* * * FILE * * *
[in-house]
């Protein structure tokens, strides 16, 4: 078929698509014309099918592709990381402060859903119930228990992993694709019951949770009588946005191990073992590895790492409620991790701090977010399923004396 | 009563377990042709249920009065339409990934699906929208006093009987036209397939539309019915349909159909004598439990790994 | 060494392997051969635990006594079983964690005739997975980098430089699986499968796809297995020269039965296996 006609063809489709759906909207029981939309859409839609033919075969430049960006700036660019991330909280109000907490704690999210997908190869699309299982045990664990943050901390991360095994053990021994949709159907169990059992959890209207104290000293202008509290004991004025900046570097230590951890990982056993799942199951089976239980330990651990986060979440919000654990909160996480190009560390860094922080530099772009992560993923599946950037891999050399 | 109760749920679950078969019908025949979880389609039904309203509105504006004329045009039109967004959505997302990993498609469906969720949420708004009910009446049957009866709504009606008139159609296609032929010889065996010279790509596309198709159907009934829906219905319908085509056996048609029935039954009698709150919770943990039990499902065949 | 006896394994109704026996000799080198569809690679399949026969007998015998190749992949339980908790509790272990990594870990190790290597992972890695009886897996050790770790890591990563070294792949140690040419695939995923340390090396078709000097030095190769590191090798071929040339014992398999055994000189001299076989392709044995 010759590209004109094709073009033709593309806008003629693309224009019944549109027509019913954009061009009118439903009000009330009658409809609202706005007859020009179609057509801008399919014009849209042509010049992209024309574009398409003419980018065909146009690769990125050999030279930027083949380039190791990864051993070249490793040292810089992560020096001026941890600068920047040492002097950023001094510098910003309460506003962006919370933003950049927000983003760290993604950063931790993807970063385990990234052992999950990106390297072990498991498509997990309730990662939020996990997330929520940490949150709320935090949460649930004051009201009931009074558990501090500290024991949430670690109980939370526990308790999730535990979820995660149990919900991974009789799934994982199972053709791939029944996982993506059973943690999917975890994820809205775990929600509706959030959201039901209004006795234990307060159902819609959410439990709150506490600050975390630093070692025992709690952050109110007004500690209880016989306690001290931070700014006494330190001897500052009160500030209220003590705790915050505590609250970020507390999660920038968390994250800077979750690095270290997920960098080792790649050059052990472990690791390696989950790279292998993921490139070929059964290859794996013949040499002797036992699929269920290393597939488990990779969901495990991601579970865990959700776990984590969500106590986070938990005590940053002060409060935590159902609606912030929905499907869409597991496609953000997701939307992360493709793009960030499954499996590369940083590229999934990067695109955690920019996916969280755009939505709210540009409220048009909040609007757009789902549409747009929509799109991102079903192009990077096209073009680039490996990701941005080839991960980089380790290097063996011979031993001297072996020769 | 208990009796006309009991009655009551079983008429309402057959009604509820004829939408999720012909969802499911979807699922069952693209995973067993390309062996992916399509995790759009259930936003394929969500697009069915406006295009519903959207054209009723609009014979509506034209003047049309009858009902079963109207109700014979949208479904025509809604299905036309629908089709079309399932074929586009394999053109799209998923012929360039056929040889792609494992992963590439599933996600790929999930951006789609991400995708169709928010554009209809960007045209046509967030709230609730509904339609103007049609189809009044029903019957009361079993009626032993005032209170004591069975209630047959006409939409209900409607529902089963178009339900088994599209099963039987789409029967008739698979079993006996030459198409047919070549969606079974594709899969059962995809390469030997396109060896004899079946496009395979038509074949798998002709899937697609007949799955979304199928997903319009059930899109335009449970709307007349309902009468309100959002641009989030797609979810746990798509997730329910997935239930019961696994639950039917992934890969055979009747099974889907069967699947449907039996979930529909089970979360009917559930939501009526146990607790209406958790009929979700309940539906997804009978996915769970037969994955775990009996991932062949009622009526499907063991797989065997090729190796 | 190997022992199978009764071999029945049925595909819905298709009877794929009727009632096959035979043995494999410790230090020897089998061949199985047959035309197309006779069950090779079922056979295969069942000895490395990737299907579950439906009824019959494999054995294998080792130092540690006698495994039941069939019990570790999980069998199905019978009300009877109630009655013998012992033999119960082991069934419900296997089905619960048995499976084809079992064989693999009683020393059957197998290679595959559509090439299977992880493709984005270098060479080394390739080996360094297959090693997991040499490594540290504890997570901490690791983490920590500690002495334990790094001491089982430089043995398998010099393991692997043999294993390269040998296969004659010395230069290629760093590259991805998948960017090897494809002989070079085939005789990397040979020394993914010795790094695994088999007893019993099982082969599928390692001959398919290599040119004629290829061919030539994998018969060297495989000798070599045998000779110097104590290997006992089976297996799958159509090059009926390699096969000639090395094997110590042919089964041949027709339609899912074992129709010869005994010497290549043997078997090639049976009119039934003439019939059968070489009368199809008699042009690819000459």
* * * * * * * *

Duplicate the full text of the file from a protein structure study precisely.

[in-house]
């Protein structure tokens, strides 16, 4: 078929698509014309099918592709990381402060859903119930228990992993694709019951949770009588946005191990073992590895790492409620991790701090977010399923004396 | 009563377990042709249920009065339409990934699906929208006093009987036209397939539309019915349909159909004598439990790994 | 060494392997051969635990006594079983964690005739997975980098430089699986499968796809297995020269039965296996 006609063809489709759906909207029981939309859409839609033919075969430049960006700036660019991330909280109000907490704690999210997908190869699309299982045990664990943050901390991360095994053990021994949709159907169990059992959890209207104290000293202008509290004991004025900046570097230590951890990982056993799942199951089976239980330990651990986060979440919000654990909160996480190009560390860094922080530099772009992560993923599946950037891999050399 | 109760749920679950078969019908025949979880389609039904309203509105504006004329045009039109967004959505997302990993498609469906969720949420708004009910009446049957009866709504009606008139159609296609032929010889065996010279790509596309198709159907009934829906219905319908085509056996048609029935039954009698709150919770943990039990499902065949 | 006896394994109704026996000799080198569809690679399949026969007998015998190749992949339980908790509790272990990594870990190790290597992972890695009886897996050790770790890591990563070294792949140690040419695939995923340390090396078709000097030095190769590191090798071929040339014992398999055994000189001299076989392709044995 010759590209004109094709073009033709593309806008003629693309224009019944549109027509019913954009061009009118439903009000009330009658409809609202706005007859020009179609057509801008399919014009849209042509010049992209024309574009398409003419980018065909146009690769990125050999030279930027083949380039190791990864051993070249490793040292810089992560020096001026941890600068920047040492002097950023001094510098910003309460506003962006919370933003950049927000983003760290993604950063931790993807970063385990990234052992999950990106390297072990498991498509997990309730990662939020996990997330929520940490949150709320935090949460649930004051009201009931009074558990501090500290024991949430670690109980939370526990308790999730535990979820995660149990919900991974009789799934994982199972053709791939029944996982993506059973943690999917975890994820809205775990929600509706959030959201039901209004006795234990307060159902819609959410439990709150506490600050975390630093070692025992709690952050109110007004500690209880016989306690001290931070700014006494330190001897500052009160500030209220003590705790915050505590609250970020507390999660920038968390994250800077979750690095270290997920960098080792790649050059052990472990690791390696989950790279292998993921490139070929059964290859794996013949040499002797036992699929269920290393597939488990990779969901495990991601579970865990959700776990984590969500106590986070938990005590940053002060409060935590159902609606912030929905499907869409597991496609953000997701939307992360493709793009960030499954499996590369940083590229999934990067695109955690920019996916969280755009939505709210540009409220048009909040609007757009789902549409747009929509799109991102079903192009990077096209073009680039490996990701941005080839991960980089380790290097063996011979031993001297072996020769 | 208990009796006309009991009655009551079983008429309402057959009604509820004829939408999720012909969802499911979807699922069952693209995973067993390309062996992916399509995790759009259930936003394929969500697009069915406006295009519903959207054209009723609009014979509506034209003047049309009858009902079963109207109700014979949208479904025509809604299905036309629908089709079309399932074929586009394999053109799209998923012929360039056929040889792609494992992963590439599933996600790929999930951006789609991400995708169709928010554009209809960007045209046509967030709230609730509904339609103007049609189809009044029903019957009361079993009626032993005032209170004591069975209630047959006409939409209900409607529902089963178009339900088994599209099963039987789409029967008739698979079993006996030459198409047919070549969606079974594709899969059962995809390469030997396109060896004899079946496009395979038509074949798998002709899937697609007949799955979304199928997903319009059930899109335009449970709307007349309902009468309100959002641009989030797609979810746990798509997730329910997935239930019961696994639950039917992934890969055979009747099974889907069967699947449907039996979930529909089970979360009917559930939501009526146990607790209406958790009929979700309940539906997804009978996915769970037969994955775990009996991932062949009622009526499907063991797989065997090729190796 | 190997022992199978009764071999029945049925595909819905298709009877794929009727009632096959035979043995494999410790230090020897089998061949199985047959035309197309006779069950090779079922056979295969069942000895490395990737299907579950439906009824019959494999054995294998080792130092540690006698495994039941069939019990570790999980069998199905019978009300009877109630009655013998012992033999119960082991069934419900296997089905619960048995499976084809079992064989693999009683020393059957197998290679595959559509090439299977992880493709984005270098060479080394390739080996360094297959090693997991040499490594540290504890997570901490690791983490920590500690002495334990790094001491089982430089043995398998010099393991692997043999294993390269040998296969004659010395230069290629760093590259991805998948960017090897494809002989070079085939005789990397040979020394993914010795790094695994088999007893019993099982082969599928390692001959398919290599040119004629290829061919030539994998018969060297495989000798070599045998000779110097104590290997006992089976297996799958159509090059009926390699096969000639090395094997110590042919089964041949027709339609899912074992129709010869005994010497290549043997078997090639049976009119039934003439019939059968070489009368199809008699042009690819000459």